I heard rumors that Bandwagon Host does support a limited number of IP address changes if your server gets blocked. I have sent a request asking for details about this and I will update here when I get the official answer about this.

Update: Here is the answer from Bandwagon Host regarding the IP address changing policy.

James: What is your policy for changing IP addresses if the IP gets blocked by China GFW? Your TOS mentions something about a fee for changing IP but doesn’t say how much the fee is.

Bandwagon Host: We change this policy and fees from time to time. We guide customers through the process of changing IP when the need arises (be it free replacement or not). Usually the fee to replace IP is between $2 and $20.

James: What is the current policy right now? Between $2 to $20 is a very big range. Can you provide more information about this?

Bandwagon Host: I am very sorry, but we are not able to provide any more assistance on these questions.

It seems they don’t want to answer my questions about this.

If anyone has first-hand experience on this issue, please leave a comment.

Unlike Vultr and Rackspace, I believe Bandwagon Host counts the data allowance as INPUT + OUTPUT. With a proxy server, the data input and output is approximately be the same. This means that 500GB from Bandwagon Host is is actually only 250GB of traffic.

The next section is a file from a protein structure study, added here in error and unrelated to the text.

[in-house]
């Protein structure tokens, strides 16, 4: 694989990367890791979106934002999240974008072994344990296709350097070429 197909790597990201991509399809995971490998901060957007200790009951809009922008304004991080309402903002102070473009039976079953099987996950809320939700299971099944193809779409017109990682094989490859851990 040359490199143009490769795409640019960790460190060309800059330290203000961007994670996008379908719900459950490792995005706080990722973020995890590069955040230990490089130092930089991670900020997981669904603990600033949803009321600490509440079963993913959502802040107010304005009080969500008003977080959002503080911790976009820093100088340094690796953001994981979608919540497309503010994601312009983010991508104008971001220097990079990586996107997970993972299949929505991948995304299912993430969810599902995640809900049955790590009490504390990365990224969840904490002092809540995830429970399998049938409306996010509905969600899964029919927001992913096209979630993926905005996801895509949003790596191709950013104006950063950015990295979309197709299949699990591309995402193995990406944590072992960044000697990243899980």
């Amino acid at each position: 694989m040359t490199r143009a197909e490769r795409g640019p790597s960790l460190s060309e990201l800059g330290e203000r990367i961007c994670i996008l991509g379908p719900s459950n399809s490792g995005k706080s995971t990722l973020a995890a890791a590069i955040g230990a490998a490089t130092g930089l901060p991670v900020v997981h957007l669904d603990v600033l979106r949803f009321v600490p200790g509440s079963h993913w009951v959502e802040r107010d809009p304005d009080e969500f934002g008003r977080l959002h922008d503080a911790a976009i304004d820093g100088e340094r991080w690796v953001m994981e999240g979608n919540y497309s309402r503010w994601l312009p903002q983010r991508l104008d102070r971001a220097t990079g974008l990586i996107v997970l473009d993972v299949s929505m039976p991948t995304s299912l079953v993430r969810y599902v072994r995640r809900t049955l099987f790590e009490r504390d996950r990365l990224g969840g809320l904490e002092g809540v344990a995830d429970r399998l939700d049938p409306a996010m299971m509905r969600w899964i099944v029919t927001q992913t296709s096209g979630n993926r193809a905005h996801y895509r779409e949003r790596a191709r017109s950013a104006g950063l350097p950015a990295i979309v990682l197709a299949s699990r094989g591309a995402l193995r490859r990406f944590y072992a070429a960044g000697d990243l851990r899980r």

Vultr, Rackspace, and Aliyun only count OUTPUT data so you get the full amount of data that they advertise.

#4 Alternative – Aliyun Hong Kong

Alibaba Cloud (aka Aliyun) does offer Hong Kong CN2 servers at a better price than Rackspace, but there are some drawbacks.

I’m going to move the Aliyun information to a new page because Aliyun is very complicated and this page is already long enough.

Check this page for more info about Aliyun.

#5 Alternative – Other Providers

I don’t know much about these ones except that they are popular choices for Shadowsocks users in China. I will just leave the links here and you can do your own research. Be sure to leave a comment if you have tried any of these.

Kdatacenter – Premium South Korea VPS (recommended if you are near Shanghai)

Gigsgigscloud – Variety of different Hong Kong and USA servers

Choose the best server locations for your ISP